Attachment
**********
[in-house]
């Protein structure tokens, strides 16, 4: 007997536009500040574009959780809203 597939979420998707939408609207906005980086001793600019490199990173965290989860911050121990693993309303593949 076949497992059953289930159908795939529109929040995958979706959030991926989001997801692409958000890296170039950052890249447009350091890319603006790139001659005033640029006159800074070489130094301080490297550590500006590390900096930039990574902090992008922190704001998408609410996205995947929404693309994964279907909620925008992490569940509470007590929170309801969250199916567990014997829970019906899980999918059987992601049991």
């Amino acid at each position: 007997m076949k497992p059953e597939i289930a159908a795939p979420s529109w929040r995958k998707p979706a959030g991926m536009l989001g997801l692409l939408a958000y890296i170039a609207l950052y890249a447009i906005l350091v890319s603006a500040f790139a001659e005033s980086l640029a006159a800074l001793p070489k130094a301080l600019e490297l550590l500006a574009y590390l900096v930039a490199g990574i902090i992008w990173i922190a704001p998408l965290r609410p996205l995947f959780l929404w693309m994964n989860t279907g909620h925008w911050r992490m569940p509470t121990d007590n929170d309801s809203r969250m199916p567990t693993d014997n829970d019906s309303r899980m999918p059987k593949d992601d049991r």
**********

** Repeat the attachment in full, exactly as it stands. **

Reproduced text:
[in-house]
């Protein structure tokens, strides 16, 4: 007997536009500040574009959780809203 597939979420998707939408609207906005980086001793600019490199990173965290989860911050121990693993309303593949 076949497992059953289930159908795939529109929040995958979706959030991926989001997801692409958000890296170039950052890249447009350091890319603006790139001659005033640029006159800074070489130094301080490297550590500006590390900096930039990574902090992008922190704001998408609410996205995947929404693309994964279907909620925008992490569940509470007590929170309801969250199916567990014997829970019906899980999918059987992601049991």
């Amino acid at each position: 007997m076949k497992p059953e597939i289930a159908a795939p979420s529109w929040r995958k998707p979706a959030g991926m536009l989001g997801l692409l939408a958000y890296i170039a609207l950052y890249a447009i906005l350091v890319s603006a500040f790139a001659e005033s980086l640029a006159a800074l001793p070489k130094a301080l600019e490297l550590l500006a574009y590390l900096v930039a490199g990574i902090i992008w990173i922190a704001p998408l965290r609410p996205l995947f959780l929404w693309m994964n989860t279907g909620h925008w911050r992490m569940p509470t121990d007590n929170d309801s809203r969250m199916p567990t693993d014997n829970d019906s309303r899980m999918p059987k593949d992601d049991r």